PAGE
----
Friday, September 26, 2008
One of John McCain's early TV ads, which started showing on 5 August 2008, is called "Broken."
For students of rhetoric and of the presidency, it is a curious ad, since McCain is a Senator running for President, and yet the illustration that we see when we hear the voiceover telling us that "Washington is broken . . . " is the floor of Congress. By his direct and indirect disavowals of George Bush, McCain seems to convey that it is the presidency that has been broken, by George Bush -- and yet the ad invokes the old cultural cliche of a gridlocked Congress.
Is McCain arguing that presidential action can enhance Congressional deliberation, or that, since all hope for Congressional deliberation is lost, only a president can step forward and offer decisive leadership in place of deliberation? It is not an idle question, since this is exactly the question at the center of the idea of the rhetorical presidency advanced by Jeffrey Tulis, The Rhetorical Presidency (Princeton: Princeton University Press, 1989). Tulis, whose thesis is much debated among political scientists, historians, and rhetorical scholars, argues that beginning with Theodore Roosevelt and Woodrow Wilson, presidents have increasingly found various means of pre-empting Congressional deliberation by direct popular appeals to the people, resulting in plebiscitary government.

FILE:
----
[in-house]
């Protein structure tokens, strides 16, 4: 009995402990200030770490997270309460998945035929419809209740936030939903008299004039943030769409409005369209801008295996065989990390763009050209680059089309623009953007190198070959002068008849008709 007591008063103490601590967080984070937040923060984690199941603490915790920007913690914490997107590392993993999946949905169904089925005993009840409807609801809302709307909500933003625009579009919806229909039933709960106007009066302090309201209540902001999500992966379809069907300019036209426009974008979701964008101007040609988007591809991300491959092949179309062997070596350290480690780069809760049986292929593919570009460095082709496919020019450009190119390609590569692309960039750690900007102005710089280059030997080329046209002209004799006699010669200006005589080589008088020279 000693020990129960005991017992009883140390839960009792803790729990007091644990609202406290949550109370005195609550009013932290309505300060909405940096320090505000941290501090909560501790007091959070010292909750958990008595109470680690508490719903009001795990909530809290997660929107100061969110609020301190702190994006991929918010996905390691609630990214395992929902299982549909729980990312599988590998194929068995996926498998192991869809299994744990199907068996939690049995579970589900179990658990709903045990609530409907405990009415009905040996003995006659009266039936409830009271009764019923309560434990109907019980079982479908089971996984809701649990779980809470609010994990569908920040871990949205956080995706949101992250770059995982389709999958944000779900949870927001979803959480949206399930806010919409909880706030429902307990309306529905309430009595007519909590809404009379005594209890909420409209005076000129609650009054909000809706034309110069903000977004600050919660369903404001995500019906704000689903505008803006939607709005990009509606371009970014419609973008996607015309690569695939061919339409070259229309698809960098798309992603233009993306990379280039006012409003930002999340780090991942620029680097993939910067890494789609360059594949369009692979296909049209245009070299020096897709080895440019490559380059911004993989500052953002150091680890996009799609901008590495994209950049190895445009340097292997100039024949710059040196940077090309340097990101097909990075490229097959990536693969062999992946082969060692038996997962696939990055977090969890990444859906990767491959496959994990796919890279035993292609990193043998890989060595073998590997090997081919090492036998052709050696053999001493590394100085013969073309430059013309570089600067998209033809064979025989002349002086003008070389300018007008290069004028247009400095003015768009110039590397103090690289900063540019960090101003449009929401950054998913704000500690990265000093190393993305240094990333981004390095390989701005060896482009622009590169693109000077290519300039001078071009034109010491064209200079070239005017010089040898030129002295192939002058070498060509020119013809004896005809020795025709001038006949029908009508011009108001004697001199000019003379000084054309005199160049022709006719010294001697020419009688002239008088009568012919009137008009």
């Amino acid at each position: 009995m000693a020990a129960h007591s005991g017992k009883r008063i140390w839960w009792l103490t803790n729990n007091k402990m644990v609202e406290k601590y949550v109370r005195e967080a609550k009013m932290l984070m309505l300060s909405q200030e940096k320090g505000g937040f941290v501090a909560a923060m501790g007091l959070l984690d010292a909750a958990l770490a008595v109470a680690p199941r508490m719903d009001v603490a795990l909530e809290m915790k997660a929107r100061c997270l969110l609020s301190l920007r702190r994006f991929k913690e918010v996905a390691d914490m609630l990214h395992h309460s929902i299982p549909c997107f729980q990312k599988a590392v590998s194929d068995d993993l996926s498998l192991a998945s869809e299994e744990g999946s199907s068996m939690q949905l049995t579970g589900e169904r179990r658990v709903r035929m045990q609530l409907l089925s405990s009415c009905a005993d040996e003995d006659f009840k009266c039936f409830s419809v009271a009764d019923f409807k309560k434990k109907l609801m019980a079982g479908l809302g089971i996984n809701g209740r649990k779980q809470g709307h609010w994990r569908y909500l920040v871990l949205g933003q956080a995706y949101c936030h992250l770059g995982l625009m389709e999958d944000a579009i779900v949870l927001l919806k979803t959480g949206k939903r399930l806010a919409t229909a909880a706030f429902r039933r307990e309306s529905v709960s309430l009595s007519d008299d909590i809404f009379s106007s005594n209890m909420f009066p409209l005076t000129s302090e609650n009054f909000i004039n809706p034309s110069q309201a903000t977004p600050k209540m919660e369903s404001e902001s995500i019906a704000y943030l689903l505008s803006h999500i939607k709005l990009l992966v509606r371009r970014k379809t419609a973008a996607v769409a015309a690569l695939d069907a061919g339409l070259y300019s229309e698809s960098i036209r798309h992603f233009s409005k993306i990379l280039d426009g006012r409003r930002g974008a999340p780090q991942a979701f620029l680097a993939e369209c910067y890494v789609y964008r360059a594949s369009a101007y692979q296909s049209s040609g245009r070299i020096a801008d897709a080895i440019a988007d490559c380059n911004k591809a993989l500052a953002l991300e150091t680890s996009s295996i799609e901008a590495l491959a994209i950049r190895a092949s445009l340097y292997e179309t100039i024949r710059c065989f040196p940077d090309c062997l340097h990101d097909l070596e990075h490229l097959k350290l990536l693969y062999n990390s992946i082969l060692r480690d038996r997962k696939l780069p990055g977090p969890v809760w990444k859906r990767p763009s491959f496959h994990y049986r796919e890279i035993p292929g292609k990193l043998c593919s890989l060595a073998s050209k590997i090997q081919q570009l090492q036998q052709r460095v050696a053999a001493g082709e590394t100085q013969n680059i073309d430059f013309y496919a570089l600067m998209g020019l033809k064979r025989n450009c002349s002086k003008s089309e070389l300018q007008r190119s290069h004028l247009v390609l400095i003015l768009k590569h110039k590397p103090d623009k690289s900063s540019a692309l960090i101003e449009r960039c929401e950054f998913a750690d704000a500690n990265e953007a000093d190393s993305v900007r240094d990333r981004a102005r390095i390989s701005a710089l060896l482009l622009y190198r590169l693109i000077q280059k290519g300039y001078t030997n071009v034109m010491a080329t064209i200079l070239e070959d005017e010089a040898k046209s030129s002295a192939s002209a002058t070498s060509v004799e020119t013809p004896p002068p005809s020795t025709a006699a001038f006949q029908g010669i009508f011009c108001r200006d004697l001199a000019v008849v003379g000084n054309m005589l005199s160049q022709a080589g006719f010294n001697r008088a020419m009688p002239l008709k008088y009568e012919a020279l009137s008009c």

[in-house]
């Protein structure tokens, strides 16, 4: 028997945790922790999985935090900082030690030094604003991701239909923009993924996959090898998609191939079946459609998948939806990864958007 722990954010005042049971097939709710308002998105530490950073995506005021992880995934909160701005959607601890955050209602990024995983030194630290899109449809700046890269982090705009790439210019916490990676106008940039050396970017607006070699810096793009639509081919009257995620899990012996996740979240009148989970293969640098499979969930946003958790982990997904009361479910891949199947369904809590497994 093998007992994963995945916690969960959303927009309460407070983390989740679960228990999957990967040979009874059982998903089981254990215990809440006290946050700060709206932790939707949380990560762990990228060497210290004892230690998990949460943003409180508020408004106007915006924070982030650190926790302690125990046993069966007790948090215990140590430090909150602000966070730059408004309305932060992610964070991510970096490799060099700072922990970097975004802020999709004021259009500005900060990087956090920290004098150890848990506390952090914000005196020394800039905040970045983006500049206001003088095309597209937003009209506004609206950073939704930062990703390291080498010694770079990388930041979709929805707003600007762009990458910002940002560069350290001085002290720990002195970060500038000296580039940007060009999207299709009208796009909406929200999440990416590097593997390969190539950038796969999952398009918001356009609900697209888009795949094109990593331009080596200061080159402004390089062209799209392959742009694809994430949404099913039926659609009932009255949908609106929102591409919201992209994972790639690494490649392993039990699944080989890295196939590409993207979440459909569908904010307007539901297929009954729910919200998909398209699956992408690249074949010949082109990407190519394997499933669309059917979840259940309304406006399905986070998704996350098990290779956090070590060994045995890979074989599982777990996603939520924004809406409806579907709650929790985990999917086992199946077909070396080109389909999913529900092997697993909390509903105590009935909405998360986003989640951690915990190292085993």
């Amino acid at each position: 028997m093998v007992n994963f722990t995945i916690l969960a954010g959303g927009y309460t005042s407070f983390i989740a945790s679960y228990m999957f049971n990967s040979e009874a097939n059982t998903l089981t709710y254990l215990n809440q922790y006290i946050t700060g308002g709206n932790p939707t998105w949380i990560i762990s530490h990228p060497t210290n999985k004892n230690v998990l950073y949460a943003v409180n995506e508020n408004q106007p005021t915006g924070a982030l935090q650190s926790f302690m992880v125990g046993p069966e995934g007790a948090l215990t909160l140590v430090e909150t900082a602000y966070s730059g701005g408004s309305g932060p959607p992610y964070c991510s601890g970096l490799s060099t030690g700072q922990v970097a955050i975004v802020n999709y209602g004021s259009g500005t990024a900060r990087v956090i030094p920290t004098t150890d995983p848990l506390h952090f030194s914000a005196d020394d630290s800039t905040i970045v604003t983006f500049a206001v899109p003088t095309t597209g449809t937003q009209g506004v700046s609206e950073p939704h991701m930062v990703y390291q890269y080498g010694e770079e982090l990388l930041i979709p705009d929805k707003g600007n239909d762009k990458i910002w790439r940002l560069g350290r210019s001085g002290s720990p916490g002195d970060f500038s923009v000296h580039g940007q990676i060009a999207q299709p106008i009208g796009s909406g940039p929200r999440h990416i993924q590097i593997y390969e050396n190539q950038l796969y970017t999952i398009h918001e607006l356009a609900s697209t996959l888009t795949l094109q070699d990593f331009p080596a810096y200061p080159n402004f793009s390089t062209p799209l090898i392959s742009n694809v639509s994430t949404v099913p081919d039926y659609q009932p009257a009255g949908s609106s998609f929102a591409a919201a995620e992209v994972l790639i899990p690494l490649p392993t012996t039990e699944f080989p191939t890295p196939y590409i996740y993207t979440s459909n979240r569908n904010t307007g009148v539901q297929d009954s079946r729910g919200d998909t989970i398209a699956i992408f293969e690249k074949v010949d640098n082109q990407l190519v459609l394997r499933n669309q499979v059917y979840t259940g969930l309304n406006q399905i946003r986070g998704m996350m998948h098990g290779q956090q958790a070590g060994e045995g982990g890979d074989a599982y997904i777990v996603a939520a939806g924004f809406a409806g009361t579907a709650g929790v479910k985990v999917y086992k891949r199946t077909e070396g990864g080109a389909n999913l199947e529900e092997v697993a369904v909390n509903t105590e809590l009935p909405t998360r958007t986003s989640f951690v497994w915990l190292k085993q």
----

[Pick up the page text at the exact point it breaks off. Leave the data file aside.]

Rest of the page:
For a recent discussion of the rhetorical presidency, see David Cheshier, Amateur Humanist (thanks to Hillary Jones for a tip about this link).